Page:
When the International Crane Foundation (ICF) designed their Cranes of the World wildlife exhibit and education center, their vision shared inspiration from zoos, parks, and gardens all across Wisconsin. The end result turned out to be something familiar, yet all its own. Hands-on learning displays and cultural and ecological exhibits, stages for informative talks from on-site experts and guest speakers, and an exploratory outdoor space featuring each crane species found around the world come together to form one seamless experience.
It starts when you exit your car and enter a paved walkway bordered on either side by native prairie grasses leading to the visitor center. Restored prairie is used throughout not only to link one area of the compound to the next, but because ICF’s founder, George Archibald, chose this spot in Baraboo for his headquarters after a piece of remnant prairie had been discovered on premises. Throughout are beautiful works of sculpture, many from local artists, depicting cranes and their habitats.
The visitor center courtyard then continues the sway of the path in a more visually stimulating way, weaving brown-stained concrete through light-grey concrete. “This represents water coming into the building, like a river,” says Kim Smith, chief operating officer at ICF. A subtle priming for getting visitors to understand the importance of water in crane habitats.
Inside, the visitor center itself splits between an interactive educational center and a gift shop. Throughout is a beautiful blue-stained concrete with dark splotches reminiscent of the braille tips of water lifted by the breeze. Heading to the educational center, thick timber logs line windows and corners to frame the outdoors and marry the wood-slatted ceiling to in-kind benches. White walls brighten the room with reflected natural light while also making colorful collages and murals pop. Behind the benches is an interactive exhibit for visitors to learn about different species of cranes and listen to their calls, all while having full view of the wall-sized window, functionally one side of a crane enclosure.
Going back outside, visitors are encouraged to navigate a six-exhibit mesh big-top in a counter-clockwise direction. Each crane’s enclosure has a massive panoramic painting of that crane’s habitat. “All of the murals are pictures that George Archibald either took or represent places he’s been,” says Kim. “The murals in each exhibit also represent the landscapes each crane enjoys in the wild. All exhibits include information about our work on 5 continents and 50 countries, to help save cranes worldwide, especially the 13 of 15 crane species facing extinction.”
As visitors experience the incredible new site and 10 acres of exhibits, they encounter stages for guest speakers; an area with pieces of cultural significance featuring cranes around the world; and, after completing their trip around the six-specie loop, a special theater at the whooping crane exhibit. “Guests experience a virtual trip across the globe, visiting regions of Africa, Asia, Russia, and North America—places we protect cranes and their homes,” says Kim. “Our site serves as the gateway to our worldwide mission and is the only place people can see all 15 species of cranes at one time.”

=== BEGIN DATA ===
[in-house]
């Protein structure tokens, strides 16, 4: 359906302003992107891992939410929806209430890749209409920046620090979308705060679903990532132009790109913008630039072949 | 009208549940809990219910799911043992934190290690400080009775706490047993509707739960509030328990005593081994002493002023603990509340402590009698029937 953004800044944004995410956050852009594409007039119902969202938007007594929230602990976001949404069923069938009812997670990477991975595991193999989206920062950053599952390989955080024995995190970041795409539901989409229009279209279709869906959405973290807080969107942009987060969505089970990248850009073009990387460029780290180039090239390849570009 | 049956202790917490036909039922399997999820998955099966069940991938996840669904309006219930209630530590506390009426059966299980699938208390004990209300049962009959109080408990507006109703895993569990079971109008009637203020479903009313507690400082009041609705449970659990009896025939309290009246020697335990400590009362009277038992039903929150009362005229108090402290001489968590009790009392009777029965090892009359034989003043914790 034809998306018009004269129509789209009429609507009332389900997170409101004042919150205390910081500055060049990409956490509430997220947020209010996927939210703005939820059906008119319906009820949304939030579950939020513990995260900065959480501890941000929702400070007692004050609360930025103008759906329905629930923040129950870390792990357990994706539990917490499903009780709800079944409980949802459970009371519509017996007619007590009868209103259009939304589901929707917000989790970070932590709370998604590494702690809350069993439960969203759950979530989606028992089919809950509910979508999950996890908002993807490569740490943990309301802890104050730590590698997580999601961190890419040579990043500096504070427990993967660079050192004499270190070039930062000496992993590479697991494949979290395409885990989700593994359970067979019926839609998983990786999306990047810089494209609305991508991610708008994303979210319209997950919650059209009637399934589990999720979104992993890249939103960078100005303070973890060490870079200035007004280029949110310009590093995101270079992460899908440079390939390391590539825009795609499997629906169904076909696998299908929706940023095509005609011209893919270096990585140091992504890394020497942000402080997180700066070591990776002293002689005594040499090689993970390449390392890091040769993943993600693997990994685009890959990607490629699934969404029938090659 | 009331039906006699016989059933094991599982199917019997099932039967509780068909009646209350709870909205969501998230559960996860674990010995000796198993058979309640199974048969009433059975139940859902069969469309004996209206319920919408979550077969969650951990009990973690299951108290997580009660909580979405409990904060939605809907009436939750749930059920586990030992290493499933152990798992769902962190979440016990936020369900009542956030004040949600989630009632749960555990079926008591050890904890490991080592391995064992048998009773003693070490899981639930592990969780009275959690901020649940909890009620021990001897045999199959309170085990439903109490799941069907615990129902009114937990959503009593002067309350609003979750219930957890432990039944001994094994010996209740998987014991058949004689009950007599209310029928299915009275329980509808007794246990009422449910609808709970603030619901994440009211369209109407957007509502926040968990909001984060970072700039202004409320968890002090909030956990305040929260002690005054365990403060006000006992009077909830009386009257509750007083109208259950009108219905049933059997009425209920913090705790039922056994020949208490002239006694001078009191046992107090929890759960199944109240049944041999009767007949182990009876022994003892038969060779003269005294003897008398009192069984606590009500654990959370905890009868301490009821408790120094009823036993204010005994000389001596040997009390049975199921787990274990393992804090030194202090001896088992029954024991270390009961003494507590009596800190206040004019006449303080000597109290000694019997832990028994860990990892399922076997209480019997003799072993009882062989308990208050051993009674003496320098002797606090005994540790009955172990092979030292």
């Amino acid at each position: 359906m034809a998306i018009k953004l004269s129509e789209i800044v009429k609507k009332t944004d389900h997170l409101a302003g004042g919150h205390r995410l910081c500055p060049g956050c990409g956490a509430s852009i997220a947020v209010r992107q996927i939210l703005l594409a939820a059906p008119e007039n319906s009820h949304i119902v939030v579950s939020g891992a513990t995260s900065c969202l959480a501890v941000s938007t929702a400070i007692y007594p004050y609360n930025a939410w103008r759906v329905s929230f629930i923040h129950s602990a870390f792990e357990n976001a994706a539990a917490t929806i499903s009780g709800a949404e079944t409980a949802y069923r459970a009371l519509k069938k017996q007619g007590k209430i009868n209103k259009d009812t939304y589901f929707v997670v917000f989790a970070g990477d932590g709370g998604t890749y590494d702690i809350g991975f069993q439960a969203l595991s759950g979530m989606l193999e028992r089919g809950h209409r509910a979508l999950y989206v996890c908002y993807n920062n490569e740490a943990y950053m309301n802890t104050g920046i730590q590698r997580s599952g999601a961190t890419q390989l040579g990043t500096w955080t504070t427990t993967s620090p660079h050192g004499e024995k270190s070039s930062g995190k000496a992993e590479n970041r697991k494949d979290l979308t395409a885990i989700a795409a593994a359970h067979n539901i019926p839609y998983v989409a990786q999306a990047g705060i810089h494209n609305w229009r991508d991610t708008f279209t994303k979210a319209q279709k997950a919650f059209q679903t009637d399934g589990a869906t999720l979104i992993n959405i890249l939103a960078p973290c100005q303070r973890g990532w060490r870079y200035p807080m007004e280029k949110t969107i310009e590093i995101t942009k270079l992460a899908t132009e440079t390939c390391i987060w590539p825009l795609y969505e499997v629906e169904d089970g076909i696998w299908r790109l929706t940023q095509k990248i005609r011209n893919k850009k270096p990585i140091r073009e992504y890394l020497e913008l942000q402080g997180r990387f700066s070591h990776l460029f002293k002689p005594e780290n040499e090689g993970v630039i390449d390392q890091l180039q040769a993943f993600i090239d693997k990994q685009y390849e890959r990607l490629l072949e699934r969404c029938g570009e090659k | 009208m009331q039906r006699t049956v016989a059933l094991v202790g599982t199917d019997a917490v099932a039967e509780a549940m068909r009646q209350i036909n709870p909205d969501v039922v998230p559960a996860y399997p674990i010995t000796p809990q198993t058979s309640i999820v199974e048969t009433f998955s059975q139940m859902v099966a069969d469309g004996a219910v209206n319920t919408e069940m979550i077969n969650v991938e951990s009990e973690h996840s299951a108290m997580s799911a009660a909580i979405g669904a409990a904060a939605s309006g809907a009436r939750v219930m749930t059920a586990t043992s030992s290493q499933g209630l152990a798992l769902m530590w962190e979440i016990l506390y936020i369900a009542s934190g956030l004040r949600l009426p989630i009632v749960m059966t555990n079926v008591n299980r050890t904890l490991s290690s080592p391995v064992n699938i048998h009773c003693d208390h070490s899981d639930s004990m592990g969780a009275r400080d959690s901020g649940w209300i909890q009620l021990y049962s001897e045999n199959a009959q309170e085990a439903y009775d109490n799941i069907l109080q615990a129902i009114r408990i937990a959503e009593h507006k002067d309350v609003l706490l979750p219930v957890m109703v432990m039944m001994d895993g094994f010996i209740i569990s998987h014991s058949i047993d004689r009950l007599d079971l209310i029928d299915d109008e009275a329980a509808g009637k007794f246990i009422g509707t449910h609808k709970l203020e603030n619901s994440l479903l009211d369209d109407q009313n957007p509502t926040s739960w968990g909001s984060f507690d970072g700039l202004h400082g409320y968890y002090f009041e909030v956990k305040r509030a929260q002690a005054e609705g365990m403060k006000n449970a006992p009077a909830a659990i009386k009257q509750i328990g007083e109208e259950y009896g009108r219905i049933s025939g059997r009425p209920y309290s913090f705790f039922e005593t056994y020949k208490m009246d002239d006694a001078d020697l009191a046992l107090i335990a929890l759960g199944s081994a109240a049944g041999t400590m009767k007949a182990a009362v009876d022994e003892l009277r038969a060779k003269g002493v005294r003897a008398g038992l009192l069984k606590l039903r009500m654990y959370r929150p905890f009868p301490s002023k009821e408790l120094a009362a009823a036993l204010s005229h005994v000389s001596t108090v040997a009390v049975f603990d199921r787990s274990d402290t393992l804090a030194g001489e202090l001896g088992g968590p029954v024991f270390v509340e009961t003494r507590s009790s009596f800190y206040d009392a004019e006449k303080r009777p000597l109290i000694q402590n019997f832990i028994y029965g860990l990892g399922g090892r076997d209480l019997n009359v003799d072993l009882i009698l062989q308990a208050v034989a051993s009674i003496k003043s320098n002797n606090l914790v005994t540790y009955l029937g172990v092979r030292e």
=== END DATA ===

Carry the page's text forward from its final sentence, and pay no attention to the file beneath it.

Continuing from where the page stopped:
Though cedar pergolas and posts are used all along the path, the theater is a more significant structure. The ceiling is finished, and the back wall has the original shack in which George raised Tex, who in 1976 was 1 of 100 whooping cranes left in the world, in hopes she would lay eggs.
There is also a Siberian crane exhibit at the end of the walk. Everyone in Wisconsin knows whooping cranes are highly endangered, but the Siberian cranes are considered critically endangered. “We wanted to end on the crescendo of these two birds,” says Kim. “To talk about the similarities that they face in the wild even though one’s in China and one’s in North America.”
The trip outside eventually comes back to the visitor center, where visitors enter the gift shop and have the opportunity to buy unique gifts that help further support ICF and its mission. I would recommend returning to the educational center as well to solidify the experience. There’s a picture of sandhill cranes on the Wisconsin River blown up to wall size that you’d have been hard pressed to miss the first go, but it never hurts to take a second look.
When all is done, visitors might’ve noticed hiking trails between the big top and Crane City, ICF’s breeding center. Though Crane City is not open to the public, “People can come out and hike the trails,” says Kim. “They’re beautiful.”
Easily my favorite part about living in Wisconsin is knowing it’s been home to some of the most important figures concerning environmental stewardship. Cranes of the World, through meaningful and intuitive measures, has created something meant to continue this tradition, earning its place amongst other gems highlighting our natural world and inspiring tomorrow’s ecologists, biologists, and zoologists.
To learn more about ICF's mission, check out their article in Madison Essentials, then go to savingcranes.org/plan-a-visit to plan your trip to the new site.
Kyle Jacobson is the senior copy editor and lead staff writer for Home Elements & Concepts.
Photographs provided by International Crane Foundation.
International Crane Foundation
E11376 Shady Lane Road
Baraboo, WI 53913